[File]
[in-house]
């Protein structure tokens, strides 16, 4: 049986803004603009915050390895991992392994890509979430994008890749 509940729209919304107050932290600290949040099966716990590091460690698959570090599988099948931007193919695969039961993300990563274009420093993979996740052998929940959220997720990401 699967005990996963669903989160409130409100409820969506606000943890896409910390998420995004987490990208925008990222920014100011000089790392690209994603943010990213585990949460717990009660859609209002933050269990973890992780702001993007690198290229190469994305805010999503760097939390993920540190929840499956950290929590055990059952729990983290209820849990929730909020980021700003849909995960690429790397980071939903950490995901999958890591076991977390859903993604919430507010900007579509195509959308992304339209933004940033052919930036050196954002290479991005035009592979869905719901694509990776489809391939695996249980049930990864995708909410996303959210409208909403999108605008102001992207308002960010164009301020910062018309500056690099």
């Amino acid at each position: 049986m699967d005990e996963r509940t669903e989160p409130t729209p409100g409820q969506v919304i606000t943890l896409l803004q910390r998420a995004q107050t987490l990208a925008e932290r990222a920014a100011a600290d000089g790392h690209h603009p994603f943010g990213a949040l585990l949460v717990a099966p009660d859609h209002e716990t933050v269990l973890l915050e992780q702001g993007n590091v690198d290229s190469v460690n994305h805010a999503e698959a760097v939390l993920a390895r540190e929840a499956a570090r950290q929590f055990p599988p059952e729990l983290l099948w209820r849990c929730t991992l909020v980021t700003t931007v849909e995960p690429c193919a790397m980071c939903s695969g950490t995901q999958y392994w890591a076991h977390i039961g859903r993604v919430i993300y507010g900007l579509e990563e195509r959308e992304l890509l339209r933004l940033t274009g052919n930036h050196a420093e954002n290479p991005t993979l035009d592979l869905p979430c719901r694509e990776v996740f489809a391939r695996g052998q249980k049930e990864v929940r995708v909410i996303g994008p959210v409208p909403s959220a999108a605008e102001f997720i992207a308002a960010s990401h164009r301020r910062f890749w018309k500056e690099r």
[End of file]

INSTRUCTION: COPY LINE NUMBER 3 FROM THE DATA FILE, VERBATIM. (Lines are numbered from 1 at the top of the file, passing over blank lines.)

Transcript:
């Amino acid at each position: 049986m699967d005990e996963r509940t669903e989160p409130t729209p409100g409820q969506v919304i606000t943890l896409l803004q910390r998420a995004q107050t987490l990208a925008e932290r990222a920014a100011a600290d000089g790392h690209h603009p994603f943010g990213a949040l585990l949460v717990a099966p009660d859609h209002e716990t933050v269990l973890l915050e992780q702001g993007n590091v690198d290229s190469v460690n994305h805010a999503e698959a760097v939390l993920a390895r540190e929840a499956a570090r950290q929590f055990p599988p059952e729990l983290l099948w209820r849990c929730t991992l909020v980021t700003t931007v849909e995960p690429c193919a790397m980071c939903s695969g950490t995901q999958y392994w890591a076991h977390i039961g859903r993604v919430i993300y507010g900007l579509e990563e195509r959308e992304l890509l339209r933004l940033t274009g052919n930036h050196a420093e954002n290479p991005t993979l035009d592979l869905p979430c719901r694509e990776v996740f489809a391939r695996g052998q249980k049930e990864v929940r995708v909410i996303g994008p959210v409208p909403s959220a999108a605008e102001f997720i992207a308002a960010s990401h164009r301020r910062f890749w018309k500056e690099r």